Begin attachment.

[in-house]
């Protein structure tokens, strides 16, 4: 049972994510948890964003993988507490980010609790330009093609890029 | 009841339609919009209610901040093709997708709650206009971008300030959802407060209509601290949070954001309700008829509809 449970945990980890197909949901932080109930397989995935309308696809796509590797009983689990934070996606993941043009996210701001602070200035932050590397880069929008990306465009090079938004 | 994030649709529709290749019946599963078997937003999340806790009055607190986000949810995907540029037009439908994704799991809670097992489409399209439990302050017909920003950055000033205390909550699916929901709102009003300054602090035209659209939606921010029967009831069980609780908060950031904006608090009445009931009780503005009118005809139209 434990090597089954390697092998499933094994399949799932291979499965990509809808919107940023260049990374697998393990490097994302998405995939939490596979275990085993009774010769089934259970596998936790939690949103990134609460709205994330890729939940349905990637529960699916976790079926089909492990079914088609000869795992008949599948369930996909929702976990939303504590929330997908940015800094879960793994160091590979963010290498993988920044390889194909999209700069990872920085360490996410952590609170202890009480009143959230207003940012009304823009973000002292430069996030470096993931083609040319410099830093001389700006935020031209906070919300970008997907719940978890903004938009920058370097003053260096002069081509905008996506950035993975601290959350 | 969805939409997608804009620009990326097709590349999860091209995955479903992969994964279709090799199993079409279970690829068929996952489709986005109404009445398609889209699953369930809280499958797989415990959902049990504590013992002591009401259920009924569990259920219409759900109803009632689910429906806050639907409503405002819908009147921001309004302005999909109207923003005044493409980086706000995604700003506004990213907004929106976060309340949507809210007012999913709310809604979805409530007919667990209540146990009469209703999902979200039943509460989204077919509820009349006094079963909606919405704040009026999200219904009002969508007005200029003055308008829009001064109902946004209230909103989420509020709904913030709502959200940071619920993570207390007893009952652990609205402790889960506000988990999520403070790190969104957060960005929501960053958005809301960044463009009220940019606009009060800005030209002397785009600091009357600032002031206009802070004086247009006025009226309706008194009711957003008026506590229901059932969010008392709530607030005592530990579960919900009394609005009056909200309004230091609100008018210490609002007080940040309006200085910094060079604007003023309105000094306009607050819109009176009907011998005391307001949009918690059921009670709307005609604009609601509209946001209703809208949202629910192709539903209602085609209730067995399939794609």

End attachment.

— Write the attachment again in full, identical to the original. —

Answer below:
[in-house]
């Protein structure tokens, strides 16, 4: 049972994510948890964003993988507490980010609790330009093609890029 | 009841339609919009209610901040093709997708709650206009971008300030959802407060209509601290949070954001309700008829509809 449970945990980890197909949901932080109930397989995935309308696809796509590797009983689990934070996606993941043009996210701001602070200035932050590397880069929008990306465009090079938004 | 994030649709529709290749019946599963078997937003999340806790009055607190986000949810995907540029037009439908994704799991809670097992489409399209439990302050017909920003950055000033205390909550699916929901709102009003300054602090035209659209939606921010029967009831069980609780908060950031904006608090009445009931009780503005009118005809139209 434990090597089954390697092998499933094994399949799932291979499965990509809808919107940023260049990374697998393990490097994302998405995939939490596979275990085993009774010769089934259970596998936790939690949103990134609460709205994330890729939940349905990637529960699916976790079926089909492990079914088609000869795992008949599948369930996909929702976990939303504590929330997908940015800094879960793994160091590979963010290498993988920044390889194909999209700069990872920085360490996410952590609170202890009480009143959230207003940012009304823009973000002292430069996030470096993931083609040319410099830093001389700006935020031209906070919300970008997907719940978890903004938009920058370097003053260096002069081509905008996506950035993975601290959350 | 969805939409997608804009620009990326097709590349999860091209995955479903992969994964279709090799199993079409279970690829068929996952489709986005109404009445398609889209699953369930809280499958797989415990959902049990504590013992002591009401259920009924569990259920219409759900109803009632689910429906806050639907409503405002819908009147921001309004302005999909109207923003005044493409980086706000995604700003506004990213907004929106976060309340949507809210007012999913709310809604979805409530007919667990209540146990009469209703999902979200039943509460989204077919509820009349006094079963909606919405704040009026999200219904009002969508007005200029003055308008829009001064109902946004209230909103989420509020709904913030709502959200940071619920993570207390007893009952652990609205402790889960506000988990999520403070790190969104957060960005929501960053958005809301960044463009009220940019606009009060800005030209002397785009600091009357600032002031206009802070004086247009006025009226309706008194009711957003008026506590229901059932969010008392709530607030005592530990579960919900009394609005009056909200309004230091609100008018210490609002007080940040309006200085910094060079604007003023309105000094306009607050819109009176009907011998005391307001949009918690059921009670709307005609604009609601509209946001209703809208949202629910192709539903209602085609209730067995399939794609």